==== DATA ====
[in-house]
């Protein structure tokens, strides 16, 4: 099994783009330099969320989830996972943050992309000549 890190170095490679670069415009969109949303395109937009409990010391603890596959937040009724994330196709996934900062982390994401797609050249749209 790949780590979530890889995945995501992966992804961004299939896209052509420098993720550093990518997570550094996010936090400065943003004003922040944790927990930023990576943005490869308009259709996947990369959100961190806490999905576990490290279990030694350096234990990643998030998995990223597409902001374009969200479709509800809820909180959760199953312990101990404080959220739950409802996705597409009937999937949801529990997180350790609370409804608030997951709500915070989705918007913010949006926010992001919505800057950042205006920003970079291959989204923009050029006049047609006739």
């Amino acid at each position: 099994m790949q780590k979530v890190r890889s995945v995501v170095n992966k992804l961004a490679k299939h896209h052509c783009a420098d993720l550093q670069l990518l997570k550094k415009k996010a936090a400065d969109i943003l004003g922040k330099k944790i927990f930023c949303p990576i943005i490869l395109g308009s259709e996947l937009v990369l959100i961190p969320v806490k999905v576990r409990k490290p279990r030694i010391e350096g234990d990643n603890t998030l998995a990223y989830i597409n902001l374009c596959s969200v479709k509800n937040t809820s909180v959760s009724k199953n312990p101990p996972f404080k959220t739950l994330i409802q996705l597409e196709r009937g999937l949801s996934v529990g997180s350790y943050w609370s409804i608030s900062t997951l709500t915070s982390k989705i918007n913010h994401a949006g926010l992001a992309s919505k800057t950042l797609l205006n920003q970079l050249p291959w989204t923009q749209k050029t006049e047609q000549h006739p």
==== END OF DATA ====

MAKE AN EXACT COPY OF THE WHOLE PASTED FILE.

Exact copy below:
[in-house]
């Protein structure tokens, strides 16, 4: 099994783009330099969320989830996972943050992309000549 890190170095490679670069415009969109949303395109937009409990010391603890596959937040009724994330196709996934900062982390994401797609050249749209 790949780590979530890889995945995501992966992804961004299939896209052509420098993720550093990518997570550094996010936090400065943003004003922040944790927990930023990576943005490869308009259709996947990369959100961190806490999905576990490290279990030694350096234990990643998030998995990223597409902001374009969200479709509800809820909180959760199953312990101990404080959220739950409802996705597409009937999937949801529990997180350790609370409804608030997951709500915070989705918007913010949006926010992001919505800057950042205006920003970079291959989204923009050029006049047609006739």
């Amino acid at each position: 099994m790949q780590k979530v890190r890889s995945v995501v170095n992966k992804l961004a490679k299939h896209h052509c783009a420098d993720l550093q670069l990518l997570k550094k415009k996010a936090a400065d969109i943003l004003g922040k330099k944790i927990f930023c949303p990576i943005i490869l395109g308009s259709e996947l937009v990369l959100i961190p969320v806490k999905v576990r409990k490290p279990r030694i010391e350096g234990d990643n603890t998030l998995a990223y989830i597409n902001l374009c596959s969200v479709k509800n937040t809820s909180v959760s009724k199953n312990p101990p996972f404080k959220t739950l994330i409802q996705l597409e196709r009937g999937l949801s996934v529990g997180s350790y943050w609370s409804i608030s900062t997951l709500t915070s982390k989705i918007n913010h994401a949006g926010l992001a992309s919505k800057t950042l797609l205006n920003q970079l050249p291959w989204t923009q749209k050029t006049e047609q000549h006739p």